specs=[[{"type": "domain"}, {"type": "domain"}, {"type": "domain"}]],
)

for i, row in df.iterrows():
    labels = ["Coderre", "Bergeron", "Joly"]
    values = [row["Coderre"], row["Bergeron"], row["Joly"]]

    fig.add_trace(
        go.Pie(
            labels=labels,
            values=values,
            marker=dict(
                colors=["Gold", "MediumTurquoise", "LightGreen"],
                pattern=dict(
                    shape=[
                        "-",
                        "/",
                        ".",
                    ],
                    solidity=0.9,
                ),
            ),
            name="",
        ),
        row=1,
        col=1 + i,
    )

fig.show()

See additional examples for sunburst, funnelarea, icicle, and treemaps.

:heart: Powered by Plotly.js 2.24.1

Plotly.py 5.15.0 is built with Plotly.js 2.24.1. The examples above, except the pattern examples, will work with Dash 2.10, which uses Plotly.js 2.23.2. The patterns feature on pie, funnelarea, sunburst, icicle and treemap traces will be available in Dash 2.11.

:package: Get it now!

To sum up: Plotly.py 5.15.0 is out and if you’re excited about any of the above features, head on over to our Getting Started documentation page for full installation instructions!

:reminder_ribbon: In Case You Missed It: Previous Announcements

  • Plotly.py 5.13, 5.12, 5.11, 5.10, and 5.9
    • Grouped scatter support
    • New marker and angle attributes
    • Persistent selections
    • Sankey links with arrows
    • Rounded corners on treemaps
    • Map bounds and clusters
  • Plotly.py 5.8
    • Better Autocompletions with Type Hints
    • Minor Ticks
  • Plotly.py 5.7
    • Patterns on areas
    • Tick label steps (Plotly 5.6)
    • Text on histograms and heatmaps (Plotly 5.5)
    • Smith charts (Plotly 5.4)
    • Legend group click (Plotly 5.3)
  • Plotly.py 5.2 and 5.1
    • Trendlines
    • ECDF Plots
    • Markers on Lines
    • Sharper WebGL
    • Legend Group Titles
  • Plotly.py 5.0
    • A combined, federated JupyterLab Extension
    • Bar Chart Patterns (aka Hatching or Textures)
    • Icicle and Flame Charts
    • Explicit Legend-Item Ordering
    • Faster JSON serialization with orjson
10 Likes

Thanks @liamc

A couple of days ago I got a few issues with the multiple legends positioning, more recently, it seemed that after I added a second legend on the chart, the legendorder switched by default to reverse. I had to specify traceorder=“normal” to have it in the normal order.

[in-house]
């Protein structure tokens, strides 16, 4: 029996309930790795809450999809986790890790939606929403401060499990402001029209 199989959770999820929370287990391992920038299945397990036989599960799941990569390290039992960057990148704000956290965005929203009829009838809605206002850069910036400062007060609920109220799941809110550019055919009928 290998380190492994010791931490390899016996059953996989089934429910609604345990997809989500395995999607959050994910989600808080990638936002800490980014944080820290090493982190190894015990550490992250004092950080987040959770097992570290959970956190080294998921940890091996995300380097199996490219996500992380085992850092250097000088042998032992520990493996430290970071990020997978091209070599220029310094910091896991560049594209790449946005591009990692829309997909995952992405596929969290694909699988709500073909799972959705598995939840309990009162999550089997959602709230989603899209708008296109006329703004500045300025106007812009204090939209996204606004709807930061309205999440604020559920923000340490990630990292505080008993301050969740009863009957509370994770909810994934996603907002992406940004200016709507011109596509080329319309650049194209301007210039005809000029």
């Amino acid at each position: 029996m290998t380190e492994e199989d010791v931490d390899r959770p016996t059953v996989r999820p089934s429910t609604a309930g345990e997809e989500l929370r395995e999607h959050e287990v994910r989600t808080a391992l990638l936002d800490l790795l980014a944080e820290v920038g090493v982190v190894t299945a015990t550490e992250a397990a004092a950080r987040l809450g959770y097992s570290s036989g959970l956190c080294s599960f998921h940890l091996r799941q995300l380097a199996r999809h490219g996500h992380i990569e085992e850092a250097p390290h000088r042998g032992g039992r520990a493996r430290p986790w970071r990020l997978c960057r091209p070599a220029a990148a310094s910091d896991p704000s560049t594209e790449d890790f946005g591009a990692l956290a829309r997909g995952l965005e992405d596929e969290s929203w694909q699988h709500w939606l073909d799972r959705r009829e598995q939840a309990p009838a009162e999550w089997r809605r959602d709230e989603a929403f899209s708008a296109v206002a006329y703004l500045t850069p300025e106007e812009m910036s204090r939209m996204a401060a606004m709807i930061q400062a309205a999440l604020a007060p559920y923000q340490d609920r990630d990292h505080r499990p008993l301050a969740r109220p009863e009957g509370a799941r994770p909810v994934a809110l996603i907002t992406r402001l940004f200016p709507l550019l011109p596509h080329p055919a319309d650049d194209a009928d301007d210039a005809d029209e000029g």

I created this topic:

I still have to provide a MRE, I will do it asap.

Dumb question, but since plotly.py is built from Plotly.js 2.24.1; are these features already available in Plotly.js 2.24.1? Is there a simple list or summary that identifies features available .js that are not in .py, or vice versa?

HI @allsyntax, that’s right, all these features are available in Plotly.js 2.24.1.
The latest Plotly.js is 2.24.2, which has a few bug fixes not yet in Plotly.py.
The best place to see the changes that are in Plotly.js that will be in a future Plotly.py release is the Plotly.js changelog

And every time we update Plotly.py with a new Plotly.js we mention it in the Plotly.py changelog

2 Likes

I have updated to the new plotly 5.15.0 version and tried the (very helpful) labelalias argument, and it is not working.
Even the example you provide in the description of this new arguments, shows the original labels on the plot:

Is multiple legends only applicable for subplots?

hi @alonsht
I can try your code and see if I get the same error on my computer.

Are you using the exact same code from @liamc 's announcement post?

Ok i noticed something weird
If I run:
fig.show(renderer=“browser”)
it is rendered via plotly.js 2.24.1 and labelalias works
while the fig.show() renders it in vscode using plotly.js 2.13.3
using the new version of plotly with Streamlit, it renders it using plotly.js 2.18.1
in the last two options - the labelalias does not show any errors, but it does not work in the plot.

All within the same code.

I’m not sure how Plotly is incorporated/used within streamlit. But if you use Dash 2.11.0 or Plotly 2.15.0, you should be able to run this code with no errors, especially using the simplified fig.show()

No, @Vaishali
You’ll see in the docs how multiple legends are added to one plot as well.

as I described earlier,
with fig.show() within vscode, it is rendered using plotly js 2.13.3 (even though 2.15.0 is installed with pip)
and i get the plot without the labelalias

when doing the same thing but with fig.show(renderer=“browser”) instead of fig.show(), it is opened in the browser where it is viewed with plotly js 2.18.1 and the labelalias works

I still couldn’t figure out how the plotly.js version is decided